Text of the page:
Good morning, Quartz readers!
Here’s what you need to know
The French branch of Russia’s state-controlled broadcaster is shutting down. RT France is closing operations after its assets were frozen in a recent round of EU sanctions related to the Kremlin’s war in Ukraine.
New Zealand’s next PM will be Chris Hipkins. The former health minister, who led the country’s pandemic response, will succeed Jacinda Ardern.
A far-right politician burned a Quran at a protest near the Turkish embassy in Sweden. The provocation adds to growing tensions between Ankara and Stockholm.
A Chinese health official said 80% of the population caught covid in the latest wave. That would mean more than 1.1 billion people have been infected in the world’s largest outbreak.
Protesters in Israel condemned the government’s plan to overhaul the justice system. An estimated 100,000 people took part in a demonstration on Saturday (Jan. 21).
Malaysia’s egg shortage is a boon for India’s exports. India is set to export a record 50 million eggs this month thanks to demand from Malaysia.
What to watch for
Lunar New Year celebrations offer new opportunities for China’s internet censor to monitor and ban unwanted content. The first new year celebration to take place since the lifting of zero-covid restrictions is expected to see millions traveling to see family, but brings with it the possibility of a spike in covid cases and deaths.
The Cyberspace Administration of China—the country’s top internet regulator—wants to make sure that the narrative is tightly controlled through its recently inaugurated, month-long “Spring Festival internet environment rectification” campaign.
Among other things, censors have been ordered to erase “gloomy emotions” as part of their mission to “increase the rectification of pandemic-related online rumors.” Of course, Chinese authorities have carte blanche to deem anything inconvenient or unfavorable to the regime a “rumor.” Unfortunately, tragedies will unfold nationwide as covid rampages through communities. Whether those stories will be publicly told and remembered is another matter.
The American public weighs in on non-compete clauses
Earlier this month, the US Federal Trade Commission proposed a ban on non-compete clauses, a move that could impact as many as 30 million workers and increase their earnings by as much as $300 billion annually. Now, the agency is accepting comments from the public on the decision.
Here’s what some people had to say:
🚙 “My dad lost his job after his union failed to reach an agreement with his previous employer, but because the old contract had a non-compete clause he was unable to work around our home. As a result, he now drives 50 miles across the state border for his current job.” —Jennifer Lee, Illinois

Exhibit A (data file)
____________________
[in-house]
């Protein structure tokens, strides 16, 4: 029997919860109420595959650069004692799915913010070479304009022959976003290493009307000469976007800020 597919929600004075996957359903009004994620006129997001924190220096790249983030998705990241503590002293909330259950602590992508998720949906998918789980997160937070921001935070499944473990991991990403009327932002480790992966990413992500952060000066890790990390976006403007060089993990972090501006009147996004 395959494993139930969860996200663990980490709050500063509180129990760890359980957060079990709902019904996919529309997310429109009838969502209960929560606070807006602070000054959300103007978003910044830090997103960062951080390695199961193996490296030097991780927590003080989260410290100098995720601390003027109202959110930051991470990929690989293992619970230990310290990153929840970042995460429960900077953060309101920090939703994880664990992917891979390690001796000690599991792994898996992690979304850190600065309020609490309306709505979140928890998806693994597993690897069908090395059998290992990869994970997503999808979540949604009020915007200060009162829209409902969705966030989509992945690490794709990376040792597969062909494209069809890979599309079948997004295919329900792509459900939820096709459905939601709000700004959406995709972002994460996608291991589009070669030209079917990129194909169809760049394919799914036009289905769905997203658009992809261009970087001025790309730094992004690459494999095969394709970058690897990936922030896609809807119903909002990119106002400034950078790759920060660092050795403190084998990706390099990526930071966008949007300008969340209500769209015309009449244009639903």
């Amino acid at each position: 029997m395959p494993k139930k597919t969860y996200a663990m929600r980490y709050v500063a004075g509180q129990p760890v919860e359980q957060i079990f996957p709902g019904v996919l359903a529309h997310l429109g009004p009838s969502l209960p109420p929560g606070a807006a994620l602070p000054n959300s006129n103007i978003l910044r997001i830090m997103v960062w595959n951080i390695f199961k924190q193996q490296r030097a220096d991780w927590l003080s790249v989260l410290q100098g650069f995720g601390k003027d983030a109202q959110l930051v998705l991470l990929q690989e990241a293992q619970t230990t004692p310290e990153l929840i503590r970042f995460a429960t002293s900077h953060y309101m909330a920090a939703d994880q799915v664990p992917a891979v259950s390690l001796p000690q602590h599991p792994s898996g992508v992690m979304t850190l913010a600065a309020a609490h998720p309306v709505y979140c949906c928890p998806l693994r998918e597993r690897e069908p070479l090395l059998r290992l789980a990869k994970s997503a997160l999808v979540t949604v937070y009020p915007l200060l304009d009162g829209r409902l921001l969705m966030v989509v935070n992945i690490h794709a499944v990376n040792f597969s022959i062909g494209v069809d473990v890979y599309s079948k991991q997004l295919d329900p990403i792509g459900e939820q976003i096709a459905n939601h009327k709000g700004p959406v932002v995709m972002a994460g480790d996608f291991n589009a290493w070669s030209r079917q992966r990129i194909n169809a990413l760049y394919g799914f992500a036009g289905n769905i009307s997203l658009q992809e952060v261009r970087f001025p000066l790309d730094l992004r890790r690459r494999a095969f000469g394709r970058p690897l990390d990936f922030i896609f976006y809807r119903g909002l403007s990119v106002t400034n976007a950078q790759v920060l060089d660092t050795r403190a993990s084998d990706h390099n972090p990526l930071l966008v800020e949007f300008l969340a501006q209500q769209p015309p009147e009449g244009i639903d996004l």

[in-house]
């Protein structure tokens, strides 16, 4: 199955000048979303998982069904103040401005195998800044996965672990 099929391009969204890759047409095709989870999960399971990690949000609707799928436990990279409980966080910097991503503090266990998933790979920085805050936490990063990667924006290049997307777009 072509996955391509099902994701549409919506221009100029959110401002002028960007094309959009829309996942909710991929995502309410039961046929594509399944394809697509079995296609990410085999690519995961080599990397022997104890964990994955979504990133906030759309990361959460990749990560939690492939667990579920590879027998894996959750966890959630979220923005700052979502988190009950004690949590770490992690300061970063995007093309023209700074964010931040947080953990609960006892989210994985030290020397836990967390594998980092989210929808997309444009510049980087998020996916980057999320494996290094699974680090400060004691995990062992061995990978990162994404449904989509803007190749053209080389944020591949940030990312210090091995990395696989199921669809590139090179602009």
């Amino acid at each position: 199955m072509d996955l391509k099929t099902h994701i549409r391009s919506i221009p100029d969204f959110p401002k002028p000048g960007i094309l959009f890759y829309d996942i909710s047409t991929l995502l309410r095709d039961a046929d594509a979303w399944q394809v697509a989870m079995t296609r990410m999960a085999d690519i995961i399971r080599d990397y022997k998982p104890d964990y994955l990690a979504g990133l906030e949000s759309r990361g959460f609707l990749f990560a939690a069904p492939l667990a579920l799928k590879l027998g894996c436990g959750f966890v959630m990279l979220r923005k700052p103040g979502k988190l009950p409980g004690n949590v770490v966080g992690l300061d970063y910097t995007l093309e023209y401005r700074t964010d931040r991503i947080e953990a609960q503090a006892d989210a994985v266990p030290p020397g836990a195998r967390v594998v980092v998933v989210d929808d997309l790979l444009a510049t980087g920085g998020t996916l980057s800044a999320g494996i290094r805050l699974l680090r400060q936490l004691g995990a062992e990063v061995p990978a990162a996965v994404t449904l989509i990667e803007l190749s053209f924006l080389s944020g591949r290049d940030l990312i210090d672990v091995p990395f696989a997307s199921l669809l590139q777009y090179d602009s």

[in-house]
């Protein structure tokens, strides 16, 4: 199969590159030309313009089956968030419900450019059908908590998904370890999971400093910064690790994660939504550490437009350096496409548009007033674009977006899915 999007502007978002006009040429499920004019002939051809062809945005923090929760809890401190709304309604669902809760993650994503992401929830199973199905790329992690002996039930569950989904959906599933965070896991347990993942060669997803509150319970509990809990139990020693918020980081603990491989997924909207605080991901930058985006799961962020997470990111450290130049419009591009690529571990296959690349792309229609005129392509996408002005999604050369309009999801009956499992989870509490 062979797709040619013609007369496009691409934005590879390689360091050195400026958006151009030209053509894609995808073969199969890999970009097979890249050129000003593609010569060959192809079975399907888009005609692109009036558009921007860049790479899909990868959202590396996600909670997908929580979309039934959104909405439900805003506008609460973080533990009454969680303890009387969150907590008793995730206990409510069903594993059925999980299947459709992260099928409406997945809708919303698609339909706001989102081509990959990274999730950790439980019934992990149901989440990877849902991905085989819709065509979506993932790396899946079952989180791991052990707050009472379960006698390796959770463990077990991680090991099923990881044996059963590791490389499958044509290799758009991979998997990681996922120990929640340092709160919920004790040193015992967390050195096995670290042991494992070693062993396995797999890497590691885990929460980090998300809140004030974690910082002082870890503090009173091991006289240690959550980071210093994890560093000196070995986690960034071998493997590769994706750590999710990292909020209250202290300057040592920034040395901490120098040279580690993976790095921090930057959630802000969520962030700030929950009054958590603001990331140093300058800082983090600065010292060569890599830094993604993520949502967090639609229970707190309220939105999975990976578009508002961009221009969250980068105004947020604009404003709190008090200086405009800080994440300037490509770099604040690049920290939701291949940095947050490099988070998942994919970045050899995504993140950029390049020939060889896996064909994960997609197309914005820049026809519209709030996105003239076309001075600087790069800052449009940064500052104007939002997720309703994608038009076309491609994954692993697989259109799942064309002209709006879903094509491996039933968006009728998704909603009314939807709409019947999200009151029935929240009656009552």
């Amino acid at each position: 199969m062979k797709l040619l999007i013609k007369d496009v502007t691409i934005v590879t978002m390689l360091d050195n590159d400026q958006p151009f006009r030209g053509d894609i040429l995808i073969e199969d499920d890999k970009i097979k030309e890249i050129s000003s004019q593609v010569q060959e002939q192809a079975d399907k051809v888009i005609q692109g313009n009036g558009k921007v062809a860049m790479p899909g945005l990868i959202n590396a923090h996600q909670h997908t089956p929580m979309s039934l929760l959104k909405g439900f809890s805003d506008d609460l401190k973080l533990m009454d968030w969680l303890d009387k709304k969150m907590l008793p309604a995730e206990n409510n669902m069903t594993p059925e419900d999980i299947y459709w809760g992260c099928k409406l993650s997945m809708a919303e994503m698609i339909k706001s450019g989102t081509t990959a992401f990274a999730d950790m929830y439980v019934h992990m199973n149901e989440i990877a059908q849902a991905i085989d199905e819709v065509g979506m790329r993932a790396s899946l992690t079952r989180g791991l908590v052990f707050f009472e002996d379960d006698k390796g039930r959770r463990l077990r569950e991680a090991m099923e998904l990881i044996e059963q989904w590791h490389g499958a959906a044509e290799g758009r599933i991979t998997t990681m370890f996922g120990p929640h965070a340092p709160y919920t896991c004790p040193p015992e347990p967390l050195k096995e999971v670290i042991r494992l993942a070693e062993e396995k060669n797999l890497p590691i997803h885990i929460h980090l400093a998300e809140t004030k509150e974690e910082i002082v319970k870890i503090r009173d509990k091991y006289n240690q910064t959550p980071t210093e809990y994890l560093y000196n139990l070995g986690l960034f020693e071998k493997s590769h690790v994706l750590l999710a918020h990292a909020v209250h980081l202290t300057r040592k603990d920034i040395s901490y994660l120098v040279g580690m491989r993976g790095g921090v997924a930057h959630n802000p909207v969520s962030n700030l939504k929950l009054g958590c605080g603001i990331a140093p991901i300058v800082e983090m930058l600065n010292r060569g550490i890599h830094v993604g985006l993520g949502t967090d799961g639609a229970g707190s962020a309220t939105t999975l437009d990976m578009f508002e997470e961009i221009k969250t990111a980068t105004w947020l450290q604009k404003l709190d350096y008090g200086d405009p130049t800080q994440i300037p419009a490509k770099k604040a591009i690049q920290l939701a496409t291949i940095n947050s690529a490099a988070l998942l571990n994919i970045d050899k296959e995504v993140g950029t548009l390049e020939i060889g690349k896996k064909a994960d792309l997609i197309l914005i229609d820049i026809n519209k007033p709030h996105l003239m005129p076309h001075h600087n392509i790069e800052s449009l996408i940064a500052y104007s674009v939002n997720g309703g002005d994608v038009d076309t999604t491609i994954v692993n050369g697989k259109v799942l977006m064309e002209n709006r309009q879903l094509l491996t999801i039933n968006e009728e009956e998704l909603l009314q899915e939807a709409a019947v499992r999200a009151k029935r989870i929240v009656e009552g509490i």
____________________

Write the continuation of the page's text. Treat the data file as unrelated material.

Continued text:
🩺 “Current non-compete causes force physicians to leave our state if they want or need to change jobs. This worsens our state’s physician shortage, and discourages providers from moving to the area.” —David Kenneally, Nevada
✋“Imagine that, wanting to work, being great at your job, being wanted by another employer, but being forbidden to change jobs. It’s the opposite of the American dream.” —Susan Wheeler, Montana
You reap the health that you sow
When trying to eat healthy, we often tend to look at the produce itself, but the quality of the soil in which it was grown is more indicative of a plant’s nutritional value.
For decades, farmers have leaned on chemical fertilizers and pesticides to yield larger amounts of monocrops. The more robust harvests help farmers pay back start-up loans and turn profits. But decades of chemicals have ruined soils, making them less capable of providing nourishment for the crops, and lessening their nutritional value as a result. They also can have adverse effects on humans.
Transitioning a conventional farm to a regenerative one requires an initial investment and about three years of development, but the long-term benefits are real—for produce, people, and planet, as Clarisa Diaz finds in her latest piece for Quartz.
✦ Love stories like these? Help keep content like this free and accessible to all by getting a Quartz membership. We’re offering 50% off.
Quartz’s most popular
🌊 Warnings about India’s sinking town have been ignored since 1976
😵 Why does Twitter’s For You page feel so chaotic?
🛍️ Amazon’s dominance has limits: Here’s what consumers still buy directly from makers
😮💨 Major employers are starting to acknowledge the weight of working with cancer
🚀 Africa will get a new $1 billion spaceport in Djibouti
⚥ Closing the gender pay gap has stalled. A new study reveals why
A cane toad discovered in Australia might set a new world record for its size. You’ve heard of Godzilla, now meet “Toadzilla.”
Ludwig van Beethoven didn’t dedicate “Für Elise” to anyone in particular. The popular piece of music got its name decades after the musician had died, according to a new book.
Rising egg prices caused a spike in smuggling. The US border force reported a 100% increase in the interception of the delicate, and forbidden, cargo.
The 500-year-old “Leonardo’s paradox” has been solved. Or so think the scientists who have reached their very own Eureka moment about the motion of bubbles in water.
A man survived 24 days adrift in his boat on a seasoning diet. Elvis François consumed ketchup, garlic powder, and stock cubes throughout the ordeal.
Our best wishes for a productive day. Send any news, comments, giant amphibians, and unnamed music sheets to firstname.lastname@example.org. Reader support makes Quartz available to all—become a member. Today’s Daily Brief was brought to you by Mary Hui, Diego Lasarte, Clarisa Diaz, Sofia Lotto Persio, Zach Seward, and Julia Malleck.